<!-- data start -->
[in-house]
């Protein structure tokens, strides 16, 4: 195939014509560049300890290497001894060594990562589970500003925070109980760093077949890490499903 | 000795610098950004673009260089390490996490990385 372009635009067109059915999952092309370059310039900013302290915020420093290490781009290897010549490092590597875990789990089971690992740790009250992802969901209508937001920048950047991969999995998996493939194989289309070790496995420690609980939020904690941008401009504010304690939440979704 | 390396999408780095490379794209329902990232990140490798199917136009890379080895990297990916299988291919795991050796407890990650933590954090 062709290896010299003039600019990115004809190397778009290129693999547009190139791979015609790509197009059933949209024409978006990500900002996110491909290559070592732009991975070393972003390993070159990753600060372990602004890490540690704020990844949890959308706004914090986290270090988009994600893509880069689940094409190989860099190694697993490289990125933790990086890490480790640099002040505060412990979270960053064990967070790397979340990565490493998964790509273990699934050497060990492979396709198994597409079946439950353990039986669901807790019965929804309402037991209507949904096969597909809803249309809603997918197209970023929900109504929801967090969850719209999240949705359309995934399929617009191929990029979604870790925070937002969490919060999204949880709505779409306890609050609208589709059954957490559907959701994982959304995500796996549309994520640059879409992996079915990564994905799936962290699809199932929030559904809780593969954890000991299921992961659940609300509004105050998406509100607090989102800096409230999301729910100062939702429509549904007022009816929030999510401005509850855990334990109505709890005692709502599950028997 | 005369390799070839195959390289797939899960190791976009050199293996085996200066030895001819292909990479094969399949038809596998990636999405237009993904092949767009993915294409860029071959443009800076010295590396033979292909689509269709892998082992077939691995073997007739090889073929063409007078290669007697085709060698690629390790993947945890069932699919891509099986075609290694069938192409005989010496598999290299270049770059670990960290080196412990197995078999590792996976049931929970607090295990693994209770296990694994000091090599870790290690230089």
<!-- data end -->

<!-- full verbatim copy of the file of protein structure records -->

[in-house]
């Protein structure tokens, strides 16, 4: 195939014509560049300890290497001894060594990562589970500003925070109980760093077949890490499903 | 000795610098950004673009260089390490996490990385 372009635009067109059915999952092309370059310039900013302290915020420093290490781009290897010549490092590597875990789990089971690992740790009250992802969901209508937001920048950047991969999995998996493939194989289309070790496995420690609980939020904690941008401009504010304690939440979704 | 390396999408780095490379794209329902990232990140490798199917136009890379080895990297990916299988291919795991050796407890990650933590954090 062709290896010299003039600019990115004809190397778009290129693999547009190139791979015609790509197009059933949209024409978006990500900002996110491909290559070592732009991975070393972003390993070159990753600060372990602004890490540690704020990844949890959308706004914090986290270090988009994600893509880069689940094409190989860099190694697993490289990125933790990086890490480790640099002040505060412990979270960053064990967070790397979340990565490493998964790509273990699934050497060990492979396709198994597409079946439950353990039986669901807790019965929804309402037991209507949904096969597909809803249309809603997918197209970023929900109504929801967090969850719209999240949705359309995934399929617009191929990029979604870790925070937002969490919060999204949880709505779409306890609050609208589709059954957490559907959701994982959304995500796996549309994520640059879409992996079915990564994905799936962290699809199932929030559904809780593969954890000991299921992961659940609300509004105050998406509100607090989102800096409230999301729910100062939702429509549904007022009816929030999510401005509850855990334990109505709890005692709502599950028997 | 005369390799070839195959390289797939899960190791976009050199293996085996200066030895001819292909990479094969399949038809596998990636999405237009993904092949767009993915294409860029071959443009800076010295590396033979292909689509269709892998082992077939691995073997007739090889073929063409007078290669007697085709060698690629390790993947945890069932699919891509099986075609290694069938192409005989010496598999290299270049770059670990960290080196412990197995078999590792996976049931929970607090295990693994209770296990694994000091090599870790290690230089």